What if Thursday becomes the new Friday? The idea of a four-day working week without pay cuts apparently also pleased Italians, and in a matter of days a petition launched on the subject on Change.org garnered over 17 thousand signatures. The idea that “in Italy we work a lot more than in many other European countries, especially in the north” and that “unfortunately in Italy is not even debated, on the contrary, say 50% of workers That the workload and working hours for equal pay have increased in recent years.” The goal is to be able to “have more free time and be more livable, taking into account that the retirement age has gone up and towards 70”.
These feelings are very much present in Italian workers. According to a study by human capital management solutions company ADP, 57.8% of Italians would favor a 4-day week. Of these, 43.8% would prefer to work more hours a day (10 hours instead of 8) to maintain the same pay, while 14% would also be willing to forgo part of the salary to limit the number of hours worked. By day 8.. There is also an astonishing percentage of Italians, 42.2%, who will leave things as they are.
In the pandemic period, strong concerns about the future of work have made free time a spendable resource: today, on average, the amount of free time per week in which some work is done is 9.2 hours per person, according to the ADP. Is. , an increase from 7.3 hours last year. But the situation also highlighted the problems of burnout and stress caused by overworking, as well as the benefits and possibilities of working flexibly from home. And the debate about reducing the working week has started again.
Experiences made abroad have given good results. A study by the Anatomy think tank on the use of the short work week in Iceland – which reduced working hours in the public sector from 40 to 35 hours per week between 2017 and 2015, over four days and without pay cuts – found showed that workers were less stressed and less at risk of burnout, and without negative effects on productivity. A 2021 research by the Icelandic association ALDA (Association for Democracy and Sustainability) found that those workers also had “a powerful positive effect on work-life balance”: they could eventually spend more time with their children and Dedicated to his hobbies and passions. , And, in pairs, men were also more likely to do housework.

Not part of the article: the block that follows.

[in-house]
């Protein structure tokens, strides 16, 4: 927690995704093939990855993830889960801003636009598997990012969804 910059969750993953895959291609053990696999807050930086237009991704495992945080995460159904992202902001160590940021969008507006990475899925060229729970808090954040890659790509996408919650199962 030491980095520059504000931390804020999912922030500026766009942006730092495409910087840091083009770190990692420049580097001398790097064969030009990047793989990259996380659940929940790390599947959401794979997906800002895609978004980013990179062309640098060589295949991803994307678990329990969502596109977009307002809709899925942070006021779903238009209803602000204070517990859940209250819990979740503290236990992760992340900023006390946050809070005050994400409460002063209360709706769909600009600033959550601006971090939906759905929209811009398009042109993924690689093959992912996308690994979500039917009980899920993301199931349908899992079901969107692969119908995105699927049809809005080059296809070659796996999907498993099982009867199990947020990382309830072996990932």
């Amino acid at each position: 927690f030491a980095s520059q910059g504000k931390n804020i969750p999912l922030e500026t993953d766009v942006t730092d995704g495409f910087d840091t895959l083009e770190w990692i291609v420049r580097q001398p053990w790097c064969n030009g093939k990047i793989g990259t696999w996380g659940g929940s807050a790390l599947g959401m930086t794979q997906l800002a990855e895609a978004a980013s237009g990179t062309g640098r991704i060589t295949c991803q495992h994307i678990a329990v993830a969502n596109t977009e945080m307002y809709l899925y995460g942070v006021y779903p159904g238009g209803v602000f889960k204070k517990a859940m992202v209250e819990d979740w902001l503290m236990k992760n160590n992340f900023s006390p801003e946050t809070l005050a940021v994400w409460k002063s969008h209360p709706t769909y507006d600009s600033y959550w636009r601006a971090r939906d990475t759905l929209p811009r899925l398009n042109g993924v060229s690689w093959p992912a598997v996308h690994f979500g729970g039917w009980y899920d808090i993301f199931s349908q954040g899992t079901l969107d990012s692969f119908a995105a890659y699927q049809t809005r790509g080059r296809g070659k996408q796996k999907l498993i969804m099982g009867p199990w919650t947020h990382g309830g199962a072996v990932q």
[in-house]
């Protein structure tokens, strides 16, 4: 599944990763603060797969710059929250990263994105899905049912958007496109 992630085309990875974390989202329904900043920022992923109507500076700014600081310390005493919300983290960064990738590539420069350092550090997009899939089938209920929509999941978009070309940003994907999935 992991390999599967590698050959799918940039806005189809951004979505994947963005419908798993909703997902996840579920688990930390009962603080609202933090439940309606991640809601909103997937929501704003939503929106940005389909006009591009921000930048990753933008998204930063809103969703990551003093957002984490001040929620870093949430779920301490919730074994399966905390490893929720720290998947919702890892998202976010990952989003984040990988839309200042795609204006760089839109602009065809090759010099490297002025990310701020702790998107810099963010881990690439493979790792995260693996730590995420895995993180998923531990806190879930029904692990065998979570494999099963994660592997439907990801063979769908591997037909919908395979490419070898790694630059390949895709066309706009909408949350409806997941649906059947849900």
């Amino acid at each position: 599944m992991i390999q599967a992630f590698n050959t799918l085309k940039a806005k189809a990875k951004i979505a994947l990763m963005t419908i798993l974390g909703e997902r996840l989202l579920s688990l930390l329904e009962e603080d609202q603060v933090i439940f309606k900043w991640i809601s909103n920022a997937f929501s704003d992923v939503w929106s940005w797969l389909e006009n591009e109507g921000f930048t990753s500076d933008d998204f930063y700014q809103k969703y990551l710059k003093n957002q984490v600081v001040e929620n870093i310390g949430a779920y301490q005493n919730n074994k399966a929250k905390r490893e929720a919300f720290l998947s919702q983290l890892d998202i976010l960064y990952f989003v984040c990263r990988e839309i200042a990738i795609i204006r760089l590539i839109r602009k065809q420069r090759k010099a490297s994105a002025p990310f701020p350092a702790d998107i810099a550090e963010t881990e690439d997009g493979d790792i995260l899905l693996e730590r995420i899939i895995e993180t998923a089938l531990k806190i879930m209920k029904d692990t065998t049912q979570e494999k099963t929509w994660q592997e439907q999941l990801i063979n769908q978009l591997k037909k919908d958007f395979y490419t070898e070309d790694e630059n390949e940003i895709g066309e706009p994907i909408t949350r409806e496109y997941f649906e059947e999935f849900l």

In April, the Scottish government announced a £10 million grant for the company’s short workweek trial. On the other hand, according to a survey conducted by the think-tank Institute for Public Policy Research (IPPR) on more than 2 thousand employees, for 80% of the interviewees, reduction of working days without pay cut is in favor of personal well being . .. and almost two out of three workers are convinced that this innovation can also be good for national productivity.
The Belgian government is also considering reducing the working week to four days, but the proposal has raised many doubts, as it seeks to increase working hours to nine and a half hours. In Spain, many companies have long introduced the shortened week. The latest is Desi, who opted for a four-day week with reduced pay. But it might be worth earning a little less if needed: a research This year, conducted by the WHO in collaboration with the International Labor Organization, found that working more than 55 hours a week is also bad for your health, with 35% risking a stroke and 17% dying from heart disease. developed.
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